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Mayor Anne Hidalgo appointed eleven women and five men to her senior team in France. What does this news mean for the government?

France makes news for having *too* many women in government

My, how the tables have . . . turned?

Many will remember 2020 as a tumultuous year of social reckoning in the news with the long-overdue fight for racial justice. We would like to think the #MeToo movement put up a strong enough front in the fight against misogyny back in 2017. Yet in a backward move by the French government, the city of Paris is being called to pay up after hiring too many women.

Mayor Anne Hidalgo appointed eleven women and five men to her senior team in 2018, costing her government $90,000 euros, which is equivalent to about $110,000 USD. What gives? Let’s get to the bottom of this.

Petty details

The Wall Street Journal reported that the government of Paris broke national government mandates on employment equality, which state that at least forty percent of new positions should be given to each gender. In 2019 a waiver was introduced in the event that new hires didn’t lead to a broader gender imbalance.

This waiver would otherwise apply to Paris since women account for less than half of the senior officials in city hall. However, Hidalgo made her appointments before the waiver was introduced, which means the fine still stands in France. Her appointments brought the percentage of positions held by women to sixty-nine percent and thirty-one percent to men.

Rising up with tongue-in-cheek

For her part, Hidalgo appeared unfazed by the fine and said she plans to deliver the check to the Ministry of Public Service herself. In fact, she views the fine as a rare opportunity to build upon a policy success in France. “In Paris, we are doing everything to make it a success, and I am very proud of a large team of women and men who together carry this fight for equality,” she said. “There will be so many of us.”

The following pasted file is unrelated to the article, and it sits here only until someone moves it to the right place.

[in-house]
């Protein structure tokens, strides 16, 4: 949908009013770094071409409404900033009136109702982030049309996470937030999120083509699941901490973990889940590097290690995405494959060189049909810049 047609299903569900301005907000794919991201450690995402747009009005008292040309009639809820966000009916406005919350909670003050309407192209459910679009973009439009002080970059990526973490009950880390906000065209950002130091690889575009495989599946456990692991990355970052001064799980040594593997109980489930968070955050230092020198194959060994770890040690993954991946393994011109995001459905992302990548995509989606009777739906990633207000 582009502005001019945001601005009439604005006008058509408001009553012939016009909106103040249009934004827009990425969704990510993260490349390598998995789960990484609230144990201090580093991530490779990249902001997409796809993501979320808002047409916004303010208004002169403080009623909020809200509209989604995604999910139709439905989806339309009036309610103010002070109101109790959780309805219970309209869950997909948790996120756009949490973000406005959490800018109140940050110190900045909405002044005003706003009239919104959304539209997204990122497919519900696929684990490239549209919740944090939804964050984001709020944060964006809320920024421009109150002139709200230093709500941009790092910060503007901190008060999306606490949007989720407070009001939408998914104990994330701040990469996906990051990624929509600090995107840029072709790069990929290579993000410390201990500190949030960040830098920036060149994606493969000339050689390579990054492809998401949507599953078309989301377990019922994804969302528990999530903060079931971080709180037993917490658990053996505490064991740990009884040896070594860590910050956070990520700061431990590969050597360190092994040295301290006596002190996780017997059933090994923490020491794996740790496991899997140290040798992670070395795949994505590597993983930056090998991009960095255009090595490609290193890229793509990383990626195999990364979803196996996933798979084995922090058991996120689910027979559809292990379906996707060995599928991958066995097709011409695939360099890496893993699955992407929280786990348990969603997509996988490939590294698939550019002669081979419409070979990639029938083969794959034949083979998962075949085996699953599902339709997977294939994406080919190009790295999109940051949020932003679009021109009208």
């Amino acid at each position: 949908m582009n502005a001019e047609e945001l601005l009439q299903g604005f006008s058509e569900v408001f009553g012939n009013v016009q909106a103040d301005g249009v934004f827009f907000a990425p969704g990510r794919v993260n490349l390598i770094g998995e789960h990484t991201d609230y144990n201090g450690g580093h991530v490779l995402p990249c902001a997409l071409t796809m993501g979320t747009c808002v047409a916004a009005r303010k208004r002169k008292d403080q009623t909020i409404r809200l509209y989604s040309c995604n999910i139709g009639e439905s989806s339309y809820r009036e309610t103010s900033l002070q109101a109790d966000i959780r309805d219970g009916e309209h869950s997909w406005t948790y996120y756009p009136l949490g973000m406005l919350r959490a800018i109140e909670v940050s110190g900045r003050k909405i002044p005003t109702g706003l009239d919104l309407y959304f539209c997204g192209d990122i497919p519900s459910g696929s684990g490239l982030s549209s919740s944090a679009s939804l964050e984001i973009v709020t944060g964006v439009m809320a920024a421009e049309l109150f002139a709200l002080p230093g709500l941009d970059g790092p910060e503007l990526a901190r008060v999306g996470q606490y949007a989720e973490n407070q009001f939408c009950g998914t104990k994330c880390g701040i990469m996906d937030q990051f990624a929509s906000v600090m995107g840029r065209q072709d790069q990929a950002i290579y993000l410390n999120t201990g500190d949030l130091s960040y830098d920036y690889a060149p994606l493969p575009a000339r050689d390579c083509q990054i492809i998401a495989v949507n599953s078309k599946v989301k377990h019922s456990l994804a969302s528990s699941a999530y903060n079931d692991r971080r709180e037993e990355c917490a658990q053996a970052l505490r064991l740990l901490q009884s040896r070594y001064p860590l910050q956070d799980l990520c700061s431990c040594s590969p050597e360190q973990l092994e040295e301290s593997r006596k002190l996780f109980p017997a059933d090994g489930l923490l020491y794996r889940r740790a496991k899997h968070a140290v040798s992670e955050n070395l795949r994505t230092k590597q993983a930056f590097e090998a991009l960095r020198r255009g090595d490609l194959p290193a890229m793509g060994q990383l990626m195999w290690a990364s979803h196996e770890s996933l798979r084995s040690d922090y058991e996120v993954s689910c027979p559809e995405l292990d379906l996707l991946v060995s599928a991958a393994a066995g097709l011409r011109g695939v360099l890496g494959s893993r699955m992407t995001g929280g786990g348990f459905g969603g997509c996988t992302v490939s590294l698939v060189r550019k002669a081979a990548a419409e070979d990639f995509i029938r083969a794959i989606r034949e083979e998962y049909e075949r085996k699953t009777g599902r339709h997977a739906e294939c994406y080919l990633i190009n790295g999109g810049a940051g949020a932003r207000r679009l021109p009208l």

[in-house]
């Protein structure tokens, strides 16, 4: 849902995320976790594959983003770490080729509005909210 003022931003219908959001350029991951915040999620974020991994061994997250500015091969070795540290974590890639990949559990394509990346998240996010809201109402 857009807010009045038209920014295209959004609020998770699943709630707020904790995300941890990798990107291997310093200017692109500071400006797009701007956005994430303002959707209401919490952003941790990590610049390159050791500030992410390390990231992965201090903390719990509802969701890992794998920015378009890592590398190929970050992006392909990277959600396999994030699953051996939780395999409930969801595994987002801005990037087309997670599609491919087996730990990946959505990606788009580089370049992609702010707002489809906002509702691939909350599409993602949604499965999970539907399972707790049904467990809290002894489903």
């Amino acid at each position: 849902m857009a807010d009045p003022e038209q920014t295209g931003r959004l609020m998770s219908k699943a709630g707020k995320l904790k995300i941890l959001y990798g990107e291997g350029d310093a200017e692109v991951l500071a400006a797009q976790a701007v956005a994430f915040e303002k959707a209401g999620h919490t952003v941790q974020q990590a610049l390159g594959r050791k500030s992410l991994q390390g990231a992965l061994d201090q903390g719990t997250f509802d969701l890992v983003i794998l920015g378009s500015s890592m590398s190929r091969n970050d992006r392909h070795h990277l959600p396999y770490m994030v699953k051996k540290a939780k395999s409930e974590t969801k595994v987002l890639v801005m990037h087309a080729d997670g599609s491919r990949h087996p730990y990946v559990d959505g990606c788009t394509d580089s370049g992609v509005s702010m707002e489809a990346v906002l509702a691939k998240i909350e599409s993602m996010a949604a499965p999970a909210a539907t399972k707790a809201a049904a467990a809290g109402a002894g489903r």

Although France’s minister of public service Amélie de Montchalin called the news “absurd” on Twitter, she joined Hidalgo in solidarity by calling for the fine to be redirected towards the uplifting of women in government. “I want the fine paid by Paris for 2018 to finance concrete actions to promote women in the public service,” she said. “I invite you to the ministry to raise them!”

Ladies do it better

With the United States electing its first woman of color to the vice-presidency, more women destined to lead are finding their place. In recent years, more countries have pushed for women to take up more space in politics. Research even suggests that, in some cases, female leaders are faring better than their male colleagues during the earlier stages of the coronavirus pandemic.

Economists Uma Kambhampati at Reading University in England and Supriya Garikipati at the University of Liverpool believed their survey’s findings may be partially influenced by the trend of women leading administrations that are more left-leaning. These stances may have prepared them to take decisive federal action to combat the virus as a result.

Their survey measured correlations between COVID-19-related deaths and how quickly economies locked down in 194 countries. Female leaders were shown to have half as many deaths on average in their countries by mid-May, as opposed to countries led by men.

This success doesn’t mean Hidalgo has had an entirely easy go of it herself, however. Even she has struggled politically to combat the pandemic’s spread after being re-elected as a prominent member of the Socialist Party. Nevertheless, Paris has experienced tighter restrictions than other parts of the country during the worst of the pandemic. The number of positive cases continues to fluctuate, yet are believed to be lowering.

How would you respond to receiving a fine from the wrong side of history? Let us know in the comments!

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